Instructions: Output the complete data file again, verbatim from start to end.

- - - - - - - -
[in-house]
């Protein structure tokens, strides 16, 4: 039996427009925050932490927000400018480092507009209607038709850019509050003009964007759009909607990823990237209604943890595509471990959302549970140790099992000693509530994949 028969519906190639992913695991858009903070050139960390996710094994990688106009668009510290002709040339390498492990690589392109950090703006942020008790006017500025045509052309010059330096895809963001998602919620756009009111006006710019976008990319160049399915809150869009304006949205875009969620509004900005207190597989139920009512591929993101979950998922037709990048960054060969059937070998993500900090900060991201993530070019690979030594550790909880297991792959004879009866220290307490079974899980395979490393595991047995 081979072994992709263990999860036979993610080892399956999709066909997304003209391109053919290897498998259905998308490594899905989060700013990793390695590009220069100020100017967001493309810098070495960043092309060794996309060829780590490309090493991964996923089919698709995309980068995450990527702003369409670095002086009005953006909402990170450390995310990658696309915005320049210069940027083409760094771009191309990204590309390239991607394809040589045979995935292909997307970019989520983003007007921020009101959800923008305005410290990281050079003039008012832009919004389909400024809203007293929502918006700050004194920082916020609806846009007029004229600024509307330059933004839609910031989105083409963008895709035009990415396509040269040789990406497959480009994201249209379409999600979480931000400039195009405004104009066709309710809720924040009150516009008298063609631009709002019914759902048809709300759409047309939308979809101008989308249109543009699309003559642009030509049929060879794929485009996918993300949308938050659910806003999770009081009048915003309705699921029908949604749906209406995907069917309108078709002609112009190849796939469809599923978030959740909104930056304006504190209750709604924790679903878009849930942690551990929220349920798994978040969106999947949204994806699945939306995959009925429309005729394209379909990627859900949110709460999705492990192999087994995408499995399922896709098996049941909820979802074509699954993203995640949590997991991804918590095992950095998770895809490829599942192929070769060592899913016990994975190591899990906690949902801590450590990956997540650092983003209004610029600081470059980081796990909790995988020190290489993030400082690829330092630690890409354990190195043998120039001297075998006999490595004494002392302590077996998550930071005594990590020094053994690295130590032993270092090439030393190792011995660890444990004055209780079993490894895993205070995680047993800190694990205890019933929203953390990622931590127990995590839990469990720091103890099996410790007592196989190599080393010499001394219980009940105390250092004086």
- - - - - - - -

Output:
[in-house]
């Protein structure tokens, strides 16, 4: 039996427009925050932490927000400018480092507009209607038709850019509050003009964007759009909607990823990237209604943890595509471990959302549970140790099992000693509530994949 028969519906190639992913695991858009903070050139960390996710094994990688106009668009510290002709040339390498492990690589392109950090703006942020008790006017500025045509052309010059330096895809963001998602919620756009009111006006710019976008990319160049399915809150869009304006949205875009969620509004900005207190597989139920009512591929993101979950998922037709990048960054060969059937070998993500900090900060991201993530070019690979030594550790909880297991792959004879009866220290307490079974899980395979490393595991047995 081979072994992709263990999860036979993610080892399956999709066909997304003209391109053919290897498998259905998308490594899905989060700013990793390695590009220069100020100017967001493309810098070495960043092309060794996309060829780590490309090493991964996923089919698709995309980068995450990527702003369409670095002086009005953006909402990170450390995310990658696309915005320049210069940027083409760094771009191309990204590309390239991607394809040589045979995935292909997307970019989520983003007007921020009101959800923008305005410290990281050079003039008012832009919004389909400024809203007293929502918006700050004194920082916020609806846009007029004229600024509307330059933004839609910031989105083409963008895709035009990415396509040269040789990406497959480009994201249209379409999600979480931000400039195009405004104009066709309710809720924040009150516009008298063609631009709002019914759902048809709300759409047309939308979809101008989308249109543009699309003559642009030509049929060879794929485009996918993300949308938050659910806003999770009081009048915003309705699921029908949604749906209406995907069917309108078709002609112009190849796939469809599923978030959740909104930056304006504190209750709604924790679903878009849930942690551990929220349920798994978040969106999947949204994806699945939306995959009925429309005729394209379909990627859900949110709460999705492990192999087994995408499995399922896709098996049941909820979802074509699954993203995640949590997991991804918590095992950095998770895809490829599942192929070769060592899913016990994975190591899990906690949902801590450590990956997540650092983003209004610029600081470059980081796990909790995988020190290489993030400082690829330092630690890409354990190195043998120039001297075998006999490595004494002392302590077996998550930071005594990590020094053994690295130590032993270092090439030393190792011995660890444990004055209780079993490894895993205070995680047993800190694990205890019933929203953390990622931590127990995590839990469990720091103890099996410790007592196989190599080393010499001394219980009940105390250092004086």